France says time to act on Congo, EU sanctions possible
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Joseph Kabila Kabange, President of the Democratic Republic of the Congo, addresses the 69th United Nations General Assembly at the U.N. headquarters in New York September 25, 2014. REUTERS/Lucas Jackson
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PARIS (Reuters) - France said on Tuesday it was time to prevent the political situation worsening in Democratic Republic of Congo and consider imposing European Union sanctions.
The United States imposed sanctions on a general and a former senior police official on Sept. 28 in an apparent ratcheting up of pressure on President Joseph Kabila to hold an election for his successor in November.
Dozens of people have died in clashes between security forces and protesters angered by what opposition groups say is Kabila's plan to postpone the vote and retain power beyond his two-term limit.
"It is necessary to act to stop the situation from worsening in DRC," Foreign Ministry spokesman Romain Nadal told reporters.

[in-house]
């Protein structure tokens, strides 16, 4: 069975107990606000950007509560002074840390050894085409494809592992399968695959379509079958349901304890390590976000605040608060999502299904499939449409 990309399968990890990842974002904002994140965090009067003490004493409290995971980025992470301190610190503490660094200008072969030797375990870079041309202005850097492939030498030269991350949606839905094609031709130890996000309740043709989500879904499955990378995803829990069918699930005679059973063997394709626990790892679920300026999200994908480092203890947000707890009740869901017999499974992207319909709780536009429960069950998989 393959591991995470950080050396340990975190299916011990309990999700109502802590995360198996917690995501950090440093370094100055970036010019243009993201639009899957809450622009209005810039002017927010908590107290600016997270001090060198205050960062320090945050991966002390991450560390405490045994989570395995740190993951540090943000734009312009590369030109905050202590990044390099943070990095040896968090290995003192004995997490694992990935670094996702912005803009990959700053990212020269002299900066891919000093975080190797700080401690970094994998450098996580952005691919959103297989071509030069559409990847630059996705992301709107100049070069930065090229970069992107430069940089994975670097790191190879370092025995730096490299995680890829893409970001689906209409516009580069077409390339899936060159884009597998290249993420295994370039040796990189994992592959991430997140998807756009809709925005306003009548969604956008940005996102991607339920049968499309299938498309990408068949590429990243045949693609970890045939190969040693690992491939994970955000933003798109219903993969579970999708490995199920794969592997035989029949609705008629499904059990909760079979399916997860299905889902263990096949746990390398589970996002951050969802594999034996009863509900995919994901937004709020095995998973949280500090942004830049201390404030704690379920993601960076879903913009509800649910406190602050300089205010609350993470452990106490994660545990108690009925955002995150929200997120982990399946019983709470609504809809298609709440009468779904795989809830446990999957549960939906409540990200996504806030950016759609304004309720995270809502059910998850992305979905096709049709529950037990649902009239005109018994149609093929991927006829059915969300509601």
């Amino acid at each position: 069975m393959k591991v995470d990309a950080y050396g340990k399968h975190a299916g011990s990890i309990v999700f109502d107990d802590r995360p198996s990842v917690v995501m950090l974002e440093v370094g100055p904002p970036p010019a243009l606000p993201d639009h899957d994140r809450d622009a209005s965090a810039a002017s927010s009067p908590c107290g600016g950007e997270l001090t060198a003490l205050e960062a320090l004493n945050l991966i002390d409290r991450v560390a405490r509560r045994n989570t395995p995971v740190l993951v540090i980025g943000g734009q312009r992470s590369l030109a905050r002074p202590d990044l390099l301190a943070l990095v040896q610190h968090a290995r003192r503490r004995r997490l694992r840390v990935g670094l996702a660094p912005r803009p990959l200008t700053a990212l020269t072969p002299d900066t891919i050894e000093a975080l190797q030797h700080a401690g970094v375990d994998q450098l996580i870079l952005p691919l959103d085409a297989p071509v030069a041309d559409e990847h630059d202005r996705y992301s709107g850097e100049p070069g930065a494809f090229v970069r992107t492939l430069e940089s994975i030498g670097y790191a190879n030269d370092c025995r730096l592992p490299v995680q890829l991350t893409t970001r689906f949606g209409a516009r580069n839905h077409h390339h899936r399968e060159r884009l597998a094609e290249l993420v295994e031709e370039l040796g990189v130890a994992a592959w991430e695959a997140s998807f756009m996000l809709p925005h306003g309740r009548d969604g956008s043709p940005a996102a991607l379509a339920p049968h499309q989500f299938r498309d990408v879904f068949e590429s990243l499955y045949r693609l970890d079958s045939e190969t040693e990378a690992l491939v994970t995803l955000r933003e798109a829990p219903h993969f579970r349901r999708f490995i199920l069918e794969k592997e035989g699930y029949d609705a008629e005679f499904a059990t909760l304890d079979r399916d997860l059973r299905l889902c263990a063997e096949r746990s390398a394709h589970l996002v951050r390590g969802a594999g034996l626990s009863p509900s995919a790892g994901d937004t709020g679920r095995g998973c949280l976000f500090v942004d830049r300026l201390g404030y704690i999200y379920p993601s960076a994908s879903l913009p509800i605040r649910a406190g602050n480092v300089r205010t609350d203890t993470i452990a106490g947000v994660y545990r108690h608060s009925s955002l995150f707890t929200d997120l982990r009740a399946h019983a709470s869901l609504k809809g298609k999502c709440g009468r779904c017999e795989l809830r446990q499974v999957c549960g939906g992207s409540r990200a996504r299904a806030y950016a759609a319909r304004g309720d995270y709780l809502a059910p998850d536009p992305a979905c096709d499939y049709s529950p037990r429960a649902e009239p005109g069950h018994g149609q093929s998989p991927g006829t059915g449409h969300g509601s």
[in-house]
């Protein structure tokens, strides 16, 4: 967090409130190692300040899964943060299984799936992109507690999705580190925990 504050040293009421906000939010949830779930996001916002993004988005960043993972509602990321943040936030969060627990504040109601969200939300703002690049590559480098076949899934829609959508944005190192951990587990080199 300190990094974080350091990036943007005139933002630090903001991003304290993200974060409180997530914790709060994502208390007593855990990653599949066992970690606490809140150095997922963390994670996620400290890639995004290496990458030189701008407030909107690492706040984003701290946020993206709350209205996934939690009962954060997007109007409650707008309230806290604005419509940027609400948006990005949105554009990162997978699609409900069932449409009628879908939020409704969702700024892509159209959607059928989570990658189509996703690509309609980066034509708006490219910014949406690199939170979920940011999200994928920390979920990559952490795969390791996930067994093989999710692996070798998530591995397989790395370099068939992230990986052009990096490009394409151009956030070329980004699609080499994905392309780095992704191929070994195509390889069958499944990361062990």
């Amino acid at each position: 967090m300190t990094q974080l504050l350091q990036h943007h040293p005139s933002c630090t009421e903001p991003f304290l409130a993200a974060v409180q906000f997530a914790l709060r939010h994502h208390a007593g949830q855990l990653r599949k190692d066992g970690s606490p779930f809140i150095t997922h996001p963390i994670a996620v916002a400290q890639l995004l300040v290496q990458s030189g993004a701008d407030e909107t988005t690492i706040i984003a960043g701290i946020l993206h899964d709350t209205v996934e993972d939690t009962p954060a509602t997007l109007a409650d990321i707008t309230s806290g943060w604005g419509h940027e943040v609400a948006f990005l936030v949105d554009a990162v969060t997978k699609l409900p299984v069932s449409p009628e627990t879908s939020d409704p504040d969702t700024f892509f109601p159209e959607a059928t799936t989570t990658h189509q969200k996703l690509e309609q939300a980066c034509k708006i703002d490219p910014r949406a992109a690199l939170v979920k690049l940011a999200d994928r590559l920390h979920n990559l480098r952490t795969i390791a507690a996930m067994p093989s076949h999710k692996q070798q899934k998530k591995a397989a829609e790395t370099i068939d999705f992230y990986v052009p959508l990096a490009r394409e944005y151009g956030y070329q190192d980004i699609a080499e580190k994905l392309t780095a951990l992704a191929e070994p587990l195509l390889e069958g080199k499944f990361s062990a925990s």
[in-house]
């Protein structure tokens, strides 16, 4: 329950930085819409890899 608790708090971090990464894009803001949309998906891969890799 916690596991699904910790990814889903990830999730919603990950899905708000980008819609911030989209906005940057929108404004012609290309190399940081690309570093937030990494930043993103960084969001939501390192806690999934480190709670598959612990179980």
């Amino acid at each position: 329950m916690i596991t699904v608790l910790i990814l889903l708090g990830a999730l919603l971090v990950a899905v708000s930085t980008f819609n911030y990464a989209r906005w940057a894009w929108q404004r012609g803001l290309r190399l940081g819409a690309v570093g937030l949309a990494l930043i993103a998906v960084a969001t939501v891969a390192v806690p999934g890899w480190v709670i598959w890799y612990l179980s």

"France wants the European Union to use all means at its disposal, including if necessary and in function of the evolution of the situation, resorting to sanctions' measures against those guilty of serious human rights violations or those who block an exit to the crisis."
Kabila denies planning to retain power. His government has said the November election must be postponed because of logistical problems.
The vast, mineral-rich central African state has never experienced a peaceful transition of power. Donors fear growing political instability could turn into armed conflict in a country plagued by militias, especially in the lawless east.
Millions of people died in regional wars in Congo between 1996 and 2003 that drew in armies from half a dozen countries.
Speaking on TV5 Monde on Monday, French Foreign Minister Jean-Marc Ayrault said Kabila should step aside and allow the election to take place immediately.
"The constitution must be respected, a date must be fixed for the elections and a real national dialogue needs to really take place. Mr Kabila does not have the right to stand for re-election and he needs to set the example," Ayrault said.
(Reporting By John Irish; Editing by Janet Lawrence)
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